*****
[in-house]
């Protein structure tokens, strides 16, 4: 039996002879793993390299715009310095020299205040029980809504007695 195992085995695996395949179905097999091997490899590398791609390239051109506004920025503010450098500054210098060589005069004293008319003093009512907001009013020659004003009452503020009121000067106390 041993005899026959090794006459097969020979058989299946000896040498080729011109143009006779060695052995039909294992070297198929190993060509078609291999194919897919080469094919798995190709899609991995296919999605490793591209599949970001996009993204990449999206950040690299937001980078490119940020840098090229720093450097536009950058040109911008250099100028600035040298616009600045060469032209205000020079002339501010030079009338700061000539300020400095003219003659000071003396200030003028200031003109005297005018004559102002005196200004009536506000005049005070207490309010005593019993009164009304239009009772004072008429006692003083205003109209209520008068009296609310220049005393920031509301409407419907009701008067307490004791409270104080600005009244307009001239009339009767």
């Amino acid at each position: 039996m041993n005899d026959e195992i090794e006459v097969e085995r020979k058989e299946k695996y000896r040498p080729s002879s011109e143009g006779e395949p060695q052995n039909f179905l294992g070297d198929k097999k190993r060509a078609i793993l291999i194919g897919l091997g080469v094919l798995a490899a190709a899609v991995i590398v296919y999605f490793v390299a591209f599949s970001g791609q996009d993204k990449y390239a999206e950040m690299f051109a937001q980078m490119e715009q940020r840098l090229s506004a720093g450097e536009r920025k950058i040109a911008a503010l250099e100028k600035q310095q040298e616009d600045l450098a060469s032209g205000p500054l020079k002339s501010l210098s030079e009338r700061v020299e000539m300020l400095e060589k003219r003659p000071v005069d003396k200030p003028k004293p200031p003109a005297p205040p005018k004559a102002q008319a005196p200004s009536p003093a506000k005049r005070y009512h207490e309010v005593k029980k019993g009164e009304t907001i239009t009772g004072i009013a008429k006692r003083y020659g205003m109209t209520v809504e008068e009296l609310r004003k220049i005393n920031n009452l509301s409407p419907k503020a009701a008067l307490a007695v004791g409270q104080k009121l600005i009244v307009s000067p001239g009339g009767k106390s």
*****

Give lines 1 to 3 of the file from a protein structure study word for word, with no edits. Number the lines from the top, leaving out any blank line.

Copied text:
[in-house]
């Protein structure tokens, strides 16, 4: 039996002879793993390299715009310095020299205040029980809504007695 195992085995695996395949179905097999091997490899590398791609390239051109506004920025503010450098500054210098060589005069004293008319003093009512907001009013020659004003009452503020009121000067106390 041993005899026959090794006459097969020979058989299946000896040498080729011109143009006779060695052995039909294992070297198929190993060509078609291999194919897919080469094919798995190709899609991995296919999605490793591209599949970001996009993204990449999206950040690299937001980078490119940020840098090229720093450097536009950058040109911008250099100028600035040298616009600045060469032209205000020079002339501010030079009338700061000539300020400095003219003659000071003396200030003028200031003109005297005018004559102002005196200004009536506000005049005070207490309010005593019993009164009304239009009772004072008429006692003083205003109209209520008068009296609310220049005393920031509301409407419907009701008067307490004791409270104080600005009244307009001239009339009767």
């Amino acid at each position: 039996m041993n005899d026959e195992i090794e006459v097969e085995r020979k058989e299946k695996y000896r040498p080729s002879s011109e143009g006779e395949p060695q052995n039909f179905l294992g070297d198929k097999k190993r060509a078609i793993l291999i194919g897919l091997g080469v094919l798995a490899a190709a899609v991995i590398v296919y999605f490793v390299a591209f599949s970001g791609q996009d993204k990449y390239a999206e950040m690299f051109a937001q980078m490119e715009q940020r840098l090229s506004a720093g450097e536009r920025k950058i040109a911008a503010l250099e100028k600035q310095q040298e616009d600045l450098a060469s032209g205000p500054l020079k002339s501010l210098s030079e009338r700061v020299e000539m300020l400095e060589k003219r003659p000071v005069d003396k200030p003028k004293p200031p003109a005297p205040p005018k004559a102002q008319a005196p200004s009536p003093a506000k005049r005070y009512h207490e309010v005593k029980k019993g009164e009304t907001i239009t009772g004072i009013a008429k006692r003083y020659g205003m109209t209520v809504e008068e009296l609310r004003k220049i005393n920031n009452l509301s409407p419907k503020a009701a008067l307490a007695v004791g409270q104080k009121l600005i009244v307009s000067p001239g009339g009767k106390s």